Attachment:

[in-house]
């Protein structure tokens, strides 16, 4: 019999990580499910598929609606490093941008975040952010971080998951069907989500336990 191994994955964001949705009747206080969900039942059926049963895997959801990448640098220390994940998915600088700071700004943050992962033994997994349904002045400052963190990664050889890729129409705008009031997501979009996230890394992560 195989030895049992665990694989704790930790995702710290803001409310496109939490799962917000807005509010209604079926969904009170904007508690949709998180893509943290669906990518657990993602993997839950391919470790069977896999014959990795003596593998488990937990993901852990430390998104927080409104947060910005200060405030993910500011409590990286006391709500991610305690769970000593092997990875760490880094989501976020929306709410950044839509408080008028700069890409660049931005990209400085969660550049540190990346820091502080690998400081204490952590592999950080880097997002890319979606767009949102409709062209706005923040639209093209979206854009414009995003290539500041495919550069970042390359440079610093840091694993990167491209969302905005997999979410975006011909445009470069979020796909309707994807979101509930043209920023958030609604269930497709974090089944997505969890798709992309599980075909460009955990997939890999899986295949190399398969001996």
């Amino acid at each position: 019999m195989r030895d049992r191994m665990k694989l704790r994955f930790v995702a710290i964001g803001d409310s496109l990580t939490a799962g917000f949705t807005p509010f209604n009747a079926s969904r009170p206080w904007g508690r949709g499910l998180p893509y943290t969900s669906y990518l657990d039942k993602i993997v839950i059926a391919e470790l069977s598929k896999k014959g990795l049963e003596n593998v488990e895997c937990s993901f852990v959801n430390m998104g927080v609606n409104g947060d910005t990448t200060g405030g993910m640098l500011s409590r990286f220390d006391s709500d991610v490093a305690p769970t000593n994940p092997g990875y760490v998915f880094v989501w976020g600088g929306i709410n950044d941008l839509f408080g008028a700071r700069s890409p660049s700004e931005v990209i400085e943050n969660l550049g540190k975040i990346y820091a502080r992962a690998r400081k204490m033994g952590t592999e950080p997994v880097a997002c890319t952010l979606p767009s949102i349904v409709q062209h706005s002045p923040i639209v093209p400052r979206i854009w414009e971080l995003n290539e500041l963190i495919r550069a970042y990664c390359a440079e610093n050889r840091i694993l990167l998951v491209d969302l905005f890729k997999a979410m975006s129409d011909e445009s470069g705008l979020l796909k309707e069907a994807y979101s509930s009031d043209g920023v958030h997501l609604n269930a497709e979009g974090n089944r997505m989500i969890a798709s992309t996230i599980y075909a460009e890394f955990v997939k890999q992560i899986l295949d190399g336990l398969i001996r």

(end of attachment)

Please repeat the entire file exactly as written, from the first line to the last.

[in-house]
């Protein structure tokens, strides 16, 4: 019999990580499910598929609606490093941008975040952010971080998951069907989500336990 191994994955964001949705009747206080969900039942059926049963895997959801990448640098220390994940998915600088700071700004943050992962033994997994349904002045400052963190990664050889890729129409705008009031997501979009996230890394992560 195989030895049992665990694989704790930790995702710290803001409310496109939490799962917000807005509010209604079926969904009170904007508690949709998180893509943290669906990518657990993602993997839950391919470790069977896999014959990795003596593998488990937990993901852990430390998104927080409104947060910005200060405030993910500011409590990286006391709500991610305690769970000593092997990875760490880094989501976020929306709410950044839509408080008028700069890409660049931005990209400085969660550049540190990346820091502080690998400081204490952590592999950080880097997002890319979606767009949102409709062209706005923040639209093209979206854009414009995003290539500041495919550069970042390359440079610093840091694993990167491209969302905005997999979410975006011909445009470069979020796909309707994807979101509930043209920023958030609604269930497709974090089944997505969890798709992309599980075909460009955990997939890999899986295949190399398969001996």
């Amino acid at each position: 019999m195989r030895d049992r191994m665990k694989l704790r994955f930790v995702a710290i964001g803001d409310s496109l990580t939490a799962g917000f949705t807005p509010f209604n009747a079926s969904r009170p206080w904007g508690r949709g499910l998180p893509y943290t969900s669906y990518l657990d039942k993602i993997v839950i059926a391919e470790l069977s598929k896999k014959g990795l049963e003596n593998v488990e895997c937990s993901f852990v959801n430390m998104g927080v609606n409104g947060d910005t990448t200060g405030g993910m640098l500011s409590r990286f220390d006391s709500d991610v490093a305690p769970t000593n994940p092997g990875y760490v998915f880094v989501w976020g600088g929306i709410n950044d941008l839509f408080g008028a700071r700069s890409p660049s700004e931005v990209i400085e943050n969660l550049g540190k975040i990346y820091a502080r992962a690998r400081k204490m033994g952590t592999e950080p997994v880097a997002c890319t952010l979606p767009s949102i349904v409709q062209h706005s002045p923040i639209v093209p400052r979206i854009w414009e971080l995003n290539e500041l963190i495919r550069a970042y990664c390359a440079e610093n050889r840091i694993l990167l998951v491209d969302l905005f890729k997999a979410m975006s129409d011909e445009s470069g705008l979020l796909k309707e069907a994807y979101s509930s009031d043209g920023v958030h997501l609604n269930a497709e979009g974090n089944r997505m989500i969890a798709s992309t996230i599980y075909a460009e890394f955990v997939k890999q992560i899986l295949d190399g336990l398969i001996r």